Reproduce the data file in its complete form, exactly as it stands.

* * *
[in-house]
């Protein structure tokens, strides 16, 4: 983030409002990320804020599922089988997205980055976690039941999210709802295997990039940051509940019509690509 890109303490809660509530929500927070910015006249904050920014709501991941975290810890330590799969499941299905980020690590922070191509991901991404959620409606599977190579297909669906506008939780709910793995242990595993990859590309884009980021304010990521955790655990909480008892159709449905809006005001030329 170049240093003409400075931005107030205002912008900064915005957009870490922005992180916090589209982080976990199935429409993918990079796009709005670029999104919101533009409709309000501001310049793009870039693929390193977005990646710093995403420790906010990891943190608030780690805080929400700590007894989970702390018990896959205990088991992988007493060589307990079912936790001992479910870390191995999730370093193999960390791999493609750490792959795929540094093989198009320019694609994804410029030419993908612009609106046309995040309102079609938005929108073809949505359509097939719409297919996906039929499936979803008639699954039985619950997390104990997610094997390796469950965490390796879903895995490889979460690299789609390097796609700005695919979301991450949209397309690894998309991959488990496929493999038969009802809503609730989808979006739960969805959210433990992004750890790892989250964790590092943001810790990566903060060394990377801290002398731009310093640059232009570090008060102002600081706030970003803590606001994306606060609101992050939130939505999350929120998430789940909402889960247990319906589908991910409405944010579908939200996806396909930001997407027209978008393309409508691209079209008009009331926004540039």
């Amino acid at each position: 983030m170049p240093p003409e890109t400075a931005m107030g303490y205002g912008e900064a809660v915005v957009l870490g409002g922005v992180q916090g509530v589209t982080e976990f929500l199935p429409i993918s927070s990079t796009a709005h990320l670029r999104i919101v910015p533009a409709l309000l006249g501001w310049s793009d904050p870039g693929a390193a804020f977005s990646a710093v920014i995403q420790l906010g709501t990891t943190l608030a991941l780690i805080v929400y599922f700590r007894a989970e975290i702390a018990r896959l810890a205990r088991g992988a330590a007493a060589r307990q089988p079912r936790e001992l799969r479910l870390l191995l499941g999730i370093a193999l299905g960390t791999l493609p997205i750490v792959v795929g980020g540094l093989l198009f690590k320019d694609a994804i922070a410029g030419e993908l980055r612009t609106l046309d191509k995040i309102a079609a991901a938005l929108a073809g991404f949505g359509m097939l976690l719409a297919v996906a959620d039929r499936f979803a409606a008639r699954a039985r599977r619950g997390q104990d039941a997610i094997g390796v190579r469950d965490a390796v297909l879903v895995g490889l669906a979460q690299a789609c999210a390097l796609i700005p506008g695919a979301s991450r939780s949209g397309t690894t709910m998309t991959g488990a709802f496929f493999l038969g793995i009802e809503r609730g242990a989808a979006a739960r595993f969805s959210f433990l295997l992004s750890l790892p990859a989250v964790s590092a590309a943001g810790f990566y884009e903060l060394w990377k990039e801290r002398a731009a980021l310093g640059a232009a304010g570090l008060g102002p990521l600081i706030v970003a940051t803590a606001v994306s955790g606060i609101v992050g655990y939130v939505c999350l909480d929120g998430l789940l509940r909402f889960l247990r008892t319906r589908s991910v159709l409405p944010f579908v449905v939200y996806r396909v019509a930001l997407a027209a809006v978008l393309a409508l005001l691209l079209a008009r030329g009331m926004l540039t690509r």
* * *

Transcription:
[in-house]
């Protein structure tokens, strides 16, 4: 983030409002990320804020599922089988997205980055976690039941999210709802295997990039940051509940019509690509 890109303490809660509530929500927070910015006249904050920014709501991941975290810890330590799969499941299905980020690590922070191509991901991404959620409606599977190579297909669906506008939780709910793995242990595993990859590309884009980021304010990521955790655990909480008892159709449905809006005001030329 170049240093003409400075931005107030205002912008900064915005957009870490922005992180916090589209982080976990199935429409993918990079796009709005670029999104919101533009409709309000501001310049793009870039693929390193977005990646710093995403420790906010990891943190608030780690805080929400700590007894989970702390018990896959205990088991992988007493060589307990079912936790001992479910870390191995999730370093193999960390791999493609750490792959795929540094093989198009320019694609994804410029030419993908612009609106046309995040309102079609938005929108073809949505359509097939719409297919996906039929499936979803008639699954039985619950997390104990997610094997390796469950965490390796879903895995490889979460690299789609390097796609700005695919979301991450949209397309690894998309991959488990496929493999038969009802809503609730989808979006739960969805959210433990992004750890790892989250964790590092943001810790990566903060060394990377801290002398731009310093640059232009570090008060102002600081706030970003803590606001994306606060609101992050939130939505999350929120998430789940909402889960247990319906589908991910409405944010579908939200996806396909930001997407027209978008393309409508691209079209008009009331926004540039």
């Amino acid at each position: 983030m170049p240093p003409e890109t400075a931005m107030g303490y205002g912008e900064a809660v915005v957009l870490g409002g922005v992180q916090g509530v589209t982080e976990f929500l199935p429409i993918s927070s990079t796009a709005h990320l670029r999104i919101v910015p533009a409709l309000l006249g501001w310049s793009d904050p870039g693929a390193a804020f977005s990646a710093v920014i995403q420790l906010g709501t990891t943190l608030a991941l780690i805080v929400y599922f700590r007894a989970e975290i702390a018990r896959l810890a205990r088991g992988a330590a007493a060589r307990q089988p079912r936790e001992l799969r479910l870390l191995l499941g999730i370093a193999l299905g960390t791999l493609p997205i750490v792959v795929g980020g540094l093989l198009f690590k320019d694609a994804i922070a410029g030419e993908l980055r612009t609106l046309d191509k995040i309102a079609a991901a938005l929108a073809g991404f949505g359509m097939l976690l719409a297919v996906a959620d039929r499936f979803a409606a008639r699954a039985r599977r619950g997390q104990d039941a997610i094997g390796v190579r469950d965490a390796v297909l879903v895995g490889l669906a979460q690299a789609c999210a390097l796609i700005p506008g695919a979301s991450r939780s949209g397309t690894t709910m998309t991959g488990a709802f496929f493999l038969g793995i009802e809503r609730g242990a989808a979006a739960r595993f969805s959210f433990l295997l992004s750890l790892p990859a989250v964790s590092a590309a943001g810790f990566y884009e903060l060394w990377k990039e801290r002398a731009a980021l310093g640059a232009a304010g570090l008060g102002p990521l600081i706030v970003a940051t803590a606001v994306s955790g606060i609101v992050g655990y939130v939505c999350l909480d929120g998430l789940l509940r909402f889960l247990r008892t319906r589908s991910v159709l409405p944010f579908v449905v939200y996806r396909v019509a930001l997407a027209a809006v978008l393309a409508l005001l691209l079209a008009r030329g009331m926004l540039t690509r």